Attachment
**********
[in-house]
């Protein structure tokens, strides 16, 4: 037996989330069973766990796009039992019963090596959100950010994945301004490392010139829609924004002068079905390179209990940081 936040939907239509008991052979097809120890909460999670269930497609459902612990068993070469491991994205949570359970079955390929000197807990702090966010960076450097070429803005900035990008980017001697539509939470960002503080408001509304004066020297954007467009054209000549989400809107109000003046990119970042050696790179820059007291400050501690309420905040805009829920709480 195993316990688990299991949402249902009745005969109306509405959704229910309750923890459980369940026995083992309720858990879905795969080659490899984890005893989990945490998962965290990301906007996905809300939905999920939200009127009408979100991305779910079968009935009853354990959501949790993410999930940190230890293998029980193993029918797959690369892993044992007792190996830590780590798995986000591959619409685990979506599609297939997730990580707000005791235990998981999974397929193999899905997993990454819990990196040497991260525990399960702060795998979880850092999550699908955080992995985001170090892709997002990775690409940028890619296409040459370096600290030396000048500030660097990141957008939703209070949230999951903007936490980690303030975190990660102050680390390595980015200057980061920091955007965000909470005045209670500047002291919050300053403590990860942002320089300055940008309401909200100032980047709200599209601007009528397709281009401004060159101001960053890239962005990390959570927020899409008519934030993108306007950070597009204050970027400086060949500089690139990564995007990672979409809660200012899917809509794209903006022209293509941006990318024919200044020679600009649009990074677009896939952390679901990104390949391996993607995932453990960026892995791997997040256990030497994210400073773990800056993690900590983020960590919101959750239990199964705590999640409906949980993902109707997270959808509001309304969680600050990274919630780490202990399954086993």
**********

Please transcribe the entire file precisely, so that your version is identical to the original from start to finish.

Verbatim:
[in-house]
């Protein structure tokens, strides 16, 4: 037996989330069973766990796009039992019963090596959100950010994945301004490392010139829609924004002068079905390179209990940081 936040939907239509008991052979097809120890909460999670269930497609459902612990068993070469491991994205949570359970079955390929000197807990702090966010960076450097070429803005900035990008980017001697539509939470960002503080408001509304004066020297954007467009054209000549989400809107109000003046990119970042050696790179820059007291400050501690309420905040805009829920709480 195993316990688990299991949402249902009745005969109306509405959704229910309750923890459980369940026995083992309720858990879905795969080659490899984890005893989990945490998962965290990301906007996905809300939905999920939200009127009408979100991305779910079968009935009853354990959501949790993410999930940190230890293998029980193993029918797959690369892993044992007792190996830590780590798995986000591959619409685990979506599609297939997730990580707000005791235990998981999974397929193999899905997993990454819990990196040497991260525990399960702060795998979880850092999550699908955080992995985001170090892709997002990775690409940028890619296409040459370096600290030396000048500030660097990141957008939703209070949230999951903007936490980690303030975190990660102050680390390595980015200057980061920091955007965000909470005045209670500047002291919050300053403590990860942002320089300055940008309401909200100032980047709200599209601007009528397709281009401004060159101001960053890239962005990390959570927020899409008519934030993108306007950070597009204050970027400086060949500089690139990564995007990672979409809660200012899917809509794209903006022209293509941006990318024919200044020679600009649009990074677009896939952390679901990104390949391996993607995932453990960026892995791997997040256990030497994210400073773990800056993690900590983020960590919101959750239990199964705590999640409906949980993902109707997270959808509001309304969680600050990274919630780490202990399954086993």